IN CONVERSATION: Micko and the Mellotronics

IN CONVERSATION: Micko and the Mellotronics

Micko Westmoreland is a modern polymath. After a career as an electronic film composer, and film actor – playing the eloquent non-speaking ‘Jack Fairy’ in Todd Haynes’ 1998 glam rock extravaganza ‘Velvet Goldmine’; he eventually utilised his guitar and songwriting skills with his eponymous band Micko and the Mellotronics in 2017.

Their overall sound? Very riff-based with Micko’s clenching vocals. Imagine early Buzzcocks crossed with the Only Ones, along with Pere Ubu and Young Marble Giants jostling for post punk supremacy. Not brit pop or new wave revivalists. More of a highly developed individual combo with their agenda mapped out from day one.

They are now finally set to release their debut single, ‘The Finger’ today(27th September). It features a killer bassline c/o the Specials’ Horace Panter. Their as yet untitled debut album is definitely in the pipeline.

Autumn being the season of mellow fruitfulness, I caught up with the Mellotronics: drummer Nick Mackay; bassist Vicky Carroll; lead guitarist Jon Klein (formerly of Specimen and Siouxsie and the Banshees), and of course, Micko for an enlightening Q&A:

What are your dates of birth and places of birth?

Nick: 1 July 1986, St Mary’s Hospital, Portsmouth.

Vicky: London, 1977. I mainly grew up in the Midlands.

Micko: 3 May 1969, Leeds.

Jon: 1960, Bristol.

What was your first ever gig as a punter and the year or your age at the time?

Nick: My Mum used to play guitar in a folk band. I guess my first gig would be something like the Albion Band, aged four or five. I think somewhere in Winchester as part of the folk festival.

Vicky: Metallica, Milton Keynes, 1993. I was 15.

Micko: I think it was Rush in 1980. ‘Permanent Waves’ tour at the Queens Hall in Leeds. They played the new wave influenced ‘Spirit Of Radio’ – a single at the time. It brought the house down!

Jon: Accidentally saw Yes at the Bristol Colston Hall in 1975. We were at the ice rink over the road, and found an open door. The hall was very dark, and I have no memory of the music!

I know the musical CVs of Micko and Jon. Vicky and Nick, can you tell me yours pre-Mellotronics?

Nick: The first ‘proper’ gig I did was at the Air Balloon in Portsmouth when I was 15/16. We did a passable cover of Hendrix’s ‘Fire’ and ‘ Pride And Joy’ by Stevie Ray Vaughan.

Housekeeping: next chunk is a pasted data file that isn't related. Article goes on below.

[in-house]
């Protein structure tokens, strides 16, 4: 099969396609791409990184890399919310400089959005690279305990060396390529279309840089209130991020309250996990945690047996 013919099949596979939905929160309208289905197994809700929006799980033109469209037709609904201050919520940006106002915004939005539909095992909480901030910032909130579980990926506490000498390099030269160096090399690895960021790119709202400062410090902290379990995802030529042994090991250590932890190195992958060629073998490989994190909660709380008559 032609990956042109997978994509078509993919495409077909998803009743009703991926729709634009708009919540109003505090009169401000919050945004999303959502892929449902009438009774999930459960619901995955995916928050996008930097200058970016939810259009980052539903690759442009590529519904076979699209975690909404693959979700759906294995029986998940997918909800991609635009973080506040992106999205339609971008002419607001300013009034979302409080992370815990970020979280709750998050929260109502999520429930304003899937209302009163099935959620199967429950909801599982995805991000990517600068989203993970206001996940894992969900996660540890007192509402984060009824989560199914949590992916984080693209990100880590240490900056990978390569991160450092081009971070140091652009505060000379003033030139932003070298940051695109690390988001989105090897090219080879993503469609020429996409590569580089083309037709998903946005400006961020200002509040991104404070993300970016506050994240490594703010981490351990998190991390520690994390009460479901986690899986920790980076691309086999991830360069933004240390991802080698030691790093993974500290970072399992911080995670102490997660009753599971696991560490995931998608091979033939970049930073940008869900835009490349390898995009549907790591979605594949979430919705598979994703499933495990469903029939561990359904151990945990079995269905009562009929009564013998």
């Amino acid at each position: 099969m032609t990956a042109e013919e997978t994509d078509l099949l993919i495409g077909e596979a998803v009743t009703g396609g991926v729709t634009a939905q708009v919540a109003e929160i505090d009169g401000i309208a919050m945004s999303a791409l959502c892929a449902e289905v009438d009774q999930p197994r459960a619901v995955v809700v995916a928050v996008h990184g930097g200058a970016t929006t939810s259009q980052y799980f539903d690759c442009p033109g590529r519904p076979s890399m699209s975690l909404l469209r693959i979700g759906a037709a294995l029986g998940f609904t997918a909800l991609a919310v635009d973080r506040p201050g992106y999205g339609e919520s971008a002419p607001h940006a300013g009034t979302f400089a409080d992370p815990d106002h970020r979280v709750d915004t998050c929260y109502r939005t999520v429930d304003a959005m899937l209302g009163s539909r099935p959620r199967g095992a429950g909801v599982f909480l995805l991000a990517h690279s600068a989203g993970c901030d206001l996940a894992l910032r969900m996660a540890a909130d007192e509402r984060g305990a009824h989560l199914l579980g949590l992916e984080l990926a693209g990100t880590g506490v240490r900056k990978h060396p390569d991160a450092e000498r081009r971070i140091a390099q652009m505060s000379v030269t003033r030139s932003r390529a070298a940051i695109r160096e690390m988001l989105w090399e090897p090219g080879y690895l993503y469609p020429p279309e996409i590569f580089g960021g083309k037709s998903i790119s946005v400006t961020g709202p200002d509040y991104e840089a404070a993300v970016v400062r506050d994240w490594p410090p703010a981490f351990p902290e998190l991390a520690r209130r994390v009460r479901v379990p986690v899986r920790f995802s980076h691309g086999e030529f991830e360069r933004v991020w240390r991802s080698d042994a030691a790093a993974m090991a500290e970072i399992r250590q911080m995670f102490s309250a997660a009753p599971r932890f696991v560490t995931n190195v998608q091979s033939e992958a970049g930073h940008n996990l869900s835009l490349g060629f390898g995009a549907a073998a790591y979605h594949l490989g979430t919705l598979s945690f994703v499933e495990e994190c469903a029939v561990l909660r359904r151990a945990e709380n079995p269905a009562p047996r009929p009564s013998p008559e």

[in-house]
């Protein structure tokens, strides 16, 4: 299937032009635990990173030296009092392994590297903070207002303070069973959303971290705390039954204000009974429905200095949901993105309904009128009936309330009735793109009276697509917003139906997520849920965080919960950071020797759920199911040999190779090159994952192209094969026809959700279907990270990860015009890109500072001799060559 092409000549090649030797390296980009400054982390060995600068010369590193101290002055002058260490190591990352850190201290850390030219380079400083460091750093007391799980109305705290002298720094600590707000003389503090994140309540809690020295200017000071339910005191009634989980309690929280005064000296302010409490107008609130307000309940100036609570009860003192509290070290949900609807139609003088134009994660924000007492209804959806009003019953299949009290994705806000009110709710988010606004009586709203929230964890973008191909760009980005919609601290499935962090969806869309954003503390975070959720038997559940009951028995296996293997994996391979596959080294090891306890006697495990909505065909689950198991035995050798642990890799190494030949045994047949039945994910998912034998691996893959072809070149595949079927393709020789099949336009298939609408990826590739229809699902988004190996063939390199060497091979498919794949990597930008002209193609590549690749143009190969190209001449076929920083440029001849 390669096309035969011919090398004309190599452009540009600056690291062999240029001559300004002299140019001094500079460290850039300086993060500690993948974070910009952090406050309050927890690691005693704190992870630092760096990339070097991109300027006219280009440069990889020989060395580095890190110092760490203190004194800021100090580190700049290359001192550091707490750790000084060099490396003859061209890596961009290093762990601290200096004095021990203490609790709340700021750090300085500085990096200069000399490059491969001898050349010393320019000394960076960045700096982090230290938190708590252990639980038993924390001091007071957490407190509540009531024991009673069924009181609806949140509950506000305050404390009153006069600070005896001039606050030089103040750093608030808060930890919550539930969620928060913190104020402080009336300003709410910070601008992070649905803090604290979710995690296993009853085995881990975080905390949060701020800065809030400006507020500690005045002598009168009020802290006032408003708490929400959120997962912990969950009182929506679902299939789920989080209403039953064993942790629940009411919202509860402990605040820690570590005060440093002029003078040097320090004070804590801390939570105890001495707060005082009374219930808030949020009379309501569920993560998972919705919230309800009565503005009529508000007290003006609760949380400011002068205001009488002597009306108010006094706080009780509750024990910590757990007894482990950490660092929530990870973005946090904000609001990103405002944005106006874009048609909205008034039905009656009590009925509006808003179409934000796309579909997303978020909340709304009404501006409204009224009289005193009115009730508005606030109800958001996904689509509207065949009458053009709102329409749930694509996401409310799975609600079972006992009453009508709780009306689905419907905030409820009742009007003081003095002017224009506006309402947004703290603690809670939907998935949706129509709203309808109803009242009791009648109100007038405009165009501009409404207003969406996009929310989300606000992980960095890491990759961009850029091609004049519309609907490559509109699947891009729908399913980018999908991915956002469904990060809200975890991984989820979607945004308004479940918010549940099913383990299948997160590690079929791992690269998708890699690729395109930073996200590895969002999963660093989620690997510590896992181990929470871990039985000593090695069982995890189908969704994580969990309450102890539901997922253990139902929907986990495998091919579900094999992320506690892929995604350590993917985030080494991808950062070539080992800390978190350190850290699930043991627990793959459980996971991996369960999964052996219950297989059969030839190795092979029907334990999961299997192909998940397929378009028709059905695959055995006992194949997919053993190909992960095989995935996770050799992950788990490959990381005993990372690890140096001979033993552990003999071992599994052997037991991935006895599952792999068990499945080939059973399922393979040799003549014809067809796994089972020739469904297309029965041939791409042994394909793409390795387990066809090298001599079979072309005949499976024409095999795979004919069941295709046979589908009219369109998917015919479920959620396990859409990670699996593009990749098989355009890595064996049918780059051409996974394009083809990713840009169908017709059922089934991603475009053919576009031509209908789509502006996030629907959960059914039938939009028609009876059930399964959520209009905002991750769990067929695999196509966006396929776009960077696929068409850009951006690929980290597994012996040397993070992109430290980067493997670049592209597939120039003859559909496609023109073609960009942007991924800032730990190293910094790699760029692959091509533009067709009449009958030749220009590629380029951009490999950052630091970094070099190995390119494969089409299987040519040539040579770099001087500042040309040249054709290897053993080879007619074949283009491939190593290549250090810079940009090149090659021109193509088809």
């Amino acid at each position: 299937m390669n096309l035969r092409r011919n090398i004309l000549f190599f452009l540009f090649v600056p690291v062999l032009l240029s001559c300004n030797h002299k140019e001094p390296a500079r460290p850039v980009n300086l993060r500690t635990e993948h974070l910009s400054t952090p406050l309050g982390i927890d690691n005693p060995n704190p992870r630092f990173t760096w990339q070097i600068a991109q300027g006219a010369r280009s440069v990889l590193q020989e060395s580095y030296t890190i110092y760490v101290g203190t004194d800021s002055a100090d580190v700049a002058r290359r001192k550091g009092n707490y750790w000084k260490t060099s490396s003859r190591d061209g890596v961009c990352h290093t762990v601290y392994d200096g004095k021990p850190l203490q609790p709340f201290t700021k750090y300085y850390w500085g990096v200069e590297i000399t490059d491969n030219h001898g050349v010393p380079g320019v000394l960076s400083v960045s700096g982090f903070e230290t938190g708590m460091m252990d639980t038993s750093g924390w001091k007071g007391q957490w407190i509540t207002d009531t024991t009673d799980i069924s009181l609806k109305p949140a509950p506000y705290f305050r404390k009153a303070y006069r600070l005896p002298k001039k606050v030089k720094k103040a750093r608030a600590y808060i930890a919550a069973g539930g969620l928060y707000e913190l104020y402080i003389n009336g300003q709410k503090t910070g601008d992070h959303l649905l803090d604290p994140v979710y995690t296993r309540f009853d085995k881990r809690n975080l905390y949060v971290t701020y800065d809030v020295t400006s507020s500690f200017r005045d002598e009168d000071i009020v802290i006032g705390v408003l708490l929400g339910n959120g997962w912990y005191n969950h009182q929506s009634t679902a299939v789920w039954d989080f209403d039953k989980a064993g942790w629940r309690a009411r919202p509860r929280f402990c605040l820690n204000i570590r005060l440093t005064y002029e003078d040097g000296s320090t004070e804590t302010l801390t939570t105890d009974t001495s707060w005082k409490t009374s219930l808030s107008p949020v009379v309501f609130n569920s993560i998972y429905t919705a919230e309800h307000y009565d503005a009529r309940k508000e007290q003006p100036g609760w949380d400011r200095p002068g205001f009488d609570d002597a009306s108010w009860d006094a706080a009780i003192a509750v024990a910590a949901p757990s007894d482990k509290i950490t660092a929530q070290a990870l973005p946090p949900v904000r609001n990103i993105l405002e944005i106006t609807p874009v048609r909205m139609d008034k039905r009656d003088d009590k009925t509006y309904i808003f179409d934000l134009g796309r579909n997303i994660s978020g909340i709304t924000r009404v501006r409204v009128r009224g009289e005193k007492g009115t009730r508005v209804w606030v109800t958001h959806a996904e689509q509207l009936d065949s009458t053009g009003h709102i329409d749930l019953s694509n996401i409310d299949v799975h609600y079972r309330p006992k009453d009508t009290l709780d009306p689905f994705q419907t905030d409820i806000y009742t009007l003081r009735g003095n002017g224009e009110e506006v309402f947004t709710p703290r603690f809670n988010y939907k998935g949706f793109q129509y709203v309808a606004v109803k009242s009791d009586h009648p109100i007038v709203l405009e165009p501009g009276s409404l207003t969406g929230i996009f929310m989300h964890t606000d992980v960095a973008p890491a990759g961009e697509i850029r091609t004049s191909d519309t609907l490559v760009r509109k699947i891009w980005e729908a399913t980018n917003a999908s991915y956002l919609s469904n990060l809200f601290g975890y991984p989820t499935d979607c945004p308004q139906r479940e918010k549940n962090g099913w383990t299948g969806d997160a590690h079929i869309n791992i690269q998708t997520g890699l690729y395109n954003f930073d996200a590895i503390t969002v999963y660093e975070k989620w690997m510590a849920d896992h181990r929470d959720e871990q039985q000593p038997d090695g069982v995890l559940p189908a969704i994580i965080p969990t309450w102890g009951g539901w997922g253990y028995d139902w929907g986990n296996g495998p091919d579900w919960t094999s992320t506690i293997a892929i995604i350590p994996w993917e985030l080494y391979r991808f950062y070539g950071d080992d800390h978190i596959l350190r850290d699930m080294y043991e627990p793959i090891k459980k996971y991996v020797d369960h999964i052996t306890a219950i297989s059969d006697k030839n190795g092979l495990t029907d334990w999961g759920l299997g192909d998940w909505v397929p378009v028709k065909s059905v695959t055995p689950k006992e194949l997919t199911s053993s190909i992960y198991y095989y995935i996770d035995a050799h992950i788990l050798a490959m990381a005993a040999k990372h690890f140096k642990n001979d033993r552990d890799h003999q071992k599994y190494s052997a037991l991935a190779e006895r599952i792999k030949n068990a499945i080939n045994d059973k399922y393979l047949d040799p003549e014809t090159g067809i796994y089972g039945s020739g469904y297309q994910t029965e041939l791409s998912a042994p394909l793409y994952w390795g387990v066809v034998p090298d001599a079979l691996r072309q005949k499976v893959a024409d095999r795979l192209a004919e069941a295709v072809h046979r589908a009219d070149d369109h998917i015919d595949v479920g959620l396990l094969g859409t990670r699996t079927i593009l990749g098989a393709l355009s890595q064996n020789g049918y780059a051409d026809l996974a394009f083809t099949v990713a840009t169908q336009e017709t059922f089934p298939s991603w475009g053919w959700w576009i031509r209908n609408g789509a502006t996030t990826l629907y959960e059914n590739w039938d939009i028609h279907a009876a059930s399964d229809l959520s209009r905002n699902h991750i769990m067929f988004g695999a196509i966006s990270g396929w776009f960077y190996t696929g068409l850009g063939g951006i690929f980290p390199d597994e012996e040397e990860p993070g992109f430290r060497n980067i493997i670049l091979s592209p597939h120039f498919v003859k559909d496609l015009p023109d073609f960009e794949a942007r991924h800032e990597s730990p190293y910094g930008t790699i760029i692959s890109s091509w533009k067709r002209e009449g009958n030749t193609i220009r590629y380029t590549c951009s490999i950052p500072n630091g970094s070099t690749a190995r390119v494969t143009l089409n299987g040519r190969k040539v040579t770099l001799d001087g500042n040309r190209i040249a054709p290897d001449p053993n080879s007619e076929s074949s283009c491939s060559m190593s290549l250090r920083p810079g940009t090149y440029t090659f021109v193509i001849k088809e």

At Sheffield University, I picked up guitar, and started writing songs and played in the bands, the Inner State Circus and the Additives, and gigged around the Sheffield area for a few years. The two EPs that my band recorded were produced by the Arctic Monkeys’ producer, Alan Smyth.

Moving to London, I moved back to playing drums and started a two-piece band called Barricades with my friend Jordan Laughlin, and released our second EP year. Currently we are on hiatus, but I am certain we’ll be back. It was at a Barricades gig that Micko saw me, and the rest is history. I’ve been a Mellotronic for almost three years.

Vicky: I also play bass with indie pop band Owls Of Now.

What is the recording process like for you as individual members? Do you work out parts at home beforehand or is it a democratic affair?

Nick: With Micko’s demos for songs, he always has drums from the computer- which I think is his idea of what he has in mind for the song. So I try and base around that, but that develops into something of my own making.

Vicky: It’s a bit of both. Generally, I’d start with my live part, and then adapt this with input from the others. Jon’s got a real talent for getting great performances out of people. I’ve learnt loads from working with him on the album.

Micko: I work up a demo at home – that gets re-built bionically by Jon when I go into his studio. When we get to rehearsal, most stuff has been worked independently so everyone has an idea what they are doing.

What has been your favourite Mellotronics gig to date? Was it a turning point?

Nick: Probably one of the 100 Club gigs. I don’t know whether any gig has been a turning point or not. I guess when we first played with Jon; that gave us a fuller sound vital for Vicky and I as the rhythm section.

Vicky: My first gig with the Mellotronics was supporting the Television Personalities at the 100 Club last November. It was a benefit gig for Daniel Treacy with some big names supporting. A fantastic way to kick off a new venture.

Micko: I think it was the 100 Club about 18 months ago. T’was ace bananas.

Jon: 100 Club with Television Personalities was fun. As was David Devant and his Spirit Wife.

Your audience’s age has been mainly 30s to 60s. Do you strive to reach out to a younger generation or aren’t you bothered?

Nick: I know for a fact some people in their 20s have seen us, and I think that they have enjoyed the set. I’m not bothered really. It would be nice for all ages to like us.

Micko: Anyone who comes across it, is warmly welcome.

Jon: There’s been younger kids at shows. My friends’ kids prefer retro styles over contemporary pop.

The new single, ‘The Finger’. How are you feeling about this release? Butterflies in tummy or laissez-faire?

Nick: I just hope that it does well enough. It’s a good first single and a good video.

Micko: It is our first important release as a band. Horace Panter of the Specials is guesting on bass too. So we are hoping it’s going to get to many ears.

Jon: I feel good about it. It’s a fun lyric and the music is an interesting mix of feeling.

‘The Finger’ is released on September 27 on Landline Records

Micko  & The Mellotronics play The Lexington, London on September 28 (with The Monochrome Set)

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